New York, NY – On August 16,2023 NYC Health Advocates organized a rally outside Jones Day offices in Manhattan, the law firm currently representing drug corporations suing to stop medicare negotiations for lower drug prices. The action was held in solidarity with protests around the country to hold drug corporations accountable for trying to roll back the new law in the courts as part of Countdown to Lower Drug Costs.
At stake are $161.7 billion in savings for Medicare and people on Medicare over the next 10 years and access to affordable prescriptions for 5-7 million Medicare enrollees that have already waited too long for the medicines they need.
On September 1st, CMS (Centers for Medicare and Medicaid Services) will announce a list of the first ten drugs for price negotiations in Medicare thanks to historical reforms in the Inflation Reduction Act (IRA) that are currently being implemented.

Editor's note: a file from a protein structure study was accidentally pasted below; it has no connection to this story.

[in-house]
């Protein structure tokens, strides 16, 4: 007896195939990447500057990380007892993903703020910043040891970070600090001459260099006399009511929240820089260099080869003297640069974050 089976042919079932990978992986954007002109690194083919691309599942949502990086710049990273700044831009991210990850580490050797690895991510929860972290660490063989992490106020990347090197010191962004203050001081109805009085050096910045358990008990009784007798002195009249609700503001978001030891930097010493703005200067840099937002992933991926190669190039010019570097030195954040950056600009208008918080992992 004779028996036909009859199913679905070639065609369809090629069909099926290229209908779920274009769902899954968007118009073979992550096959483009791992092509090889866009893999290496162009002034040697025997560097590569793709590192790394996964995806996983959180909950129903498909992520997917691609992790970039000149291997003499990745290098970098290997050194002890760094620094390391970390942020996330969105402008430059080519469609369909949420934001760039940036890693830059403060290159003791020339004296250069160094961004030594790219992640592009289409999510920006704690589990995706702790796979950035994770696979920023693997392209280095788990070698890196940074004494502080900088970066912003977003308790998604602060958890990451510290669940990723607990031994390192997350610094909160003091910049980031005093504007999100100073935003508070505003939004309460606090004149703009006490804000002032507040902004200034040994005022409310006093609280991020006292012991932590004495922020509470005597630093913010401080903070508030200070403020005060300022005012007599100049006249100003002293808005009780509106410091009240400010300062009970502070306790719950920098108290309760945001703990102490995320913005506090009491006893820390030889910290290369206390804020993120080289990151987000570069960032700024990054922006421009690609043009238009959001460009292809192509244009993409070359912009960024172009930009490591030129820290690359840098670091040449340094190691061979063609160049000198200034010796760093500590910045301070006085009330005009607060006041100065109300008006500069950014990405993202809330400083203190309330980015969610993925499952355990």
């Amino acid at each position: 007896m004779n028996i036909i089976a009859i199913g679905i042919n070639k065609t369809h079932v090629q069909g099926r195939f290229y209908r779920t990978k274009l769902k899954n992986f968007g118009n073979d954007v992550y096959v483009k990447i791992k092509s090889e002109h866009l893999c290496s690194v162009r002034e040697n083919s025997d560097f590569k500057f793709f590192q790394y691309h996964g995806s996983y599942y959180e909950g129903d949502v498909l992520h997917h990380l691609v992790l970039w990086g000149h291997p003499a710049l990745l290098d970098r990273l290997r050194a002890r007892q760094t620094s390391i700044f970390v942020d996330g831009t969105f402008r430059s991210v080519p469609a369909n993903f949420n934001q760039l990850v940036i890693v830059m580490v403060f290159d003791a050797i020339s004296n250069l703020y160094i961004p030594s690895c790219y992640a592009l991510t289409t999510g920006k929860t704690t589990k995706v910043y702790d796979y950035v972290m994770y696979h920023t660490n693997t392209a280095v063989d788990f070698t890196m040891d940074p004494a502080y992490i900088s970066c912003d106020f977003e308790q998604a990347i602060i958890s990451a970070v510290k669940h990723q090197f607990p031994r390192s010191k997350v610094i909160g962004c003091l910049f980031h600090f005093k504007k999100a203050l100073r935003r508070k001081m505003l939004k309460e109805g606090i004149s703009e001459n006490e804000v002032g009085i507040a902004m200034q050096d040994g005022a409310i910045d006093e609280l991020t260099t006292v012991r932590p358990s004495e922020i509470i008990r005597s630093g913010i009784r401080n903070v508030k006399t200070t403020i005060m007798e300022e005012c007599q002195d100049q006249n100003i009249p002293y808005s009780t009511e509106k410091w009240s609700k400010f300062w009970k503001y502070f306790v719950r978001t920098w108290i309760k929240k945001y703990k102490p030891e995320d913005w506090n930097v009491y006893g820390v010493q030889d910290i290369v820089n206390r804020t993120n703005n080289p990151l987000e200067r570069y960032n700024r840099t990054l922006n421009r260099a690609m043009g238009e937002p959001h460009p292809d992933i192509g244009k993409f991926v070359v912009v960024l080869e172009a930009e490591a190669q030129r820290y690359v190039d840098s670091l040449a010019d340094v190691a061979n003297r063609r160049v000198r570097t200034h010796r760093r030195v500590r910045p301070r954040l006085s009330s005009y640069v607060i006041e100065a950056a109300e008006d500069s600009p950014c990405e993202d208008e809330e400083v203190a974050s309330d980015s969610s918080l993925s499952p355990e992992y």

The IRA includes broadly popular provisions to lower drug prices through negotiations, cap out of pocket costs on prescriptions for the first time, and penalize drug corporations for raising prices faster than the rate of inflation.
Drug corporations are threatening to roll back this progress, however, with lawsuits to overturn the centerpiece of the new law: Medicare negotiations for lower prices. In the last two months, Astellas, Bristol Myers Squibb, Janssens, Merck, the Pharmaceutical Research and Manufacturers Association (PhRMA), and the US Chamber of Commerce have filed suits to overturn the law so they can protect their monopoly power to charge any price they want and inflate their massive profits.
Medicare is the largest purchaser of prescription medicines in the nation, but thanks to drug industry lobbying over the years, it is forbidden from negotiating lower prices with the drug corporations in the way the Department of Veterans and Medicaid do.
As a result, drug corporations have tripled prices on the top 25 drugs in Medicare since introducing those drugs to the market, forcing many patients to go into debt, ration medicine or forgo treatment. The new requires negotiated prices on some of those drugs and takes away the drug corporations’ unilateral power to price gouge.
© Erik McGregor – email@example.com – 917-225-8963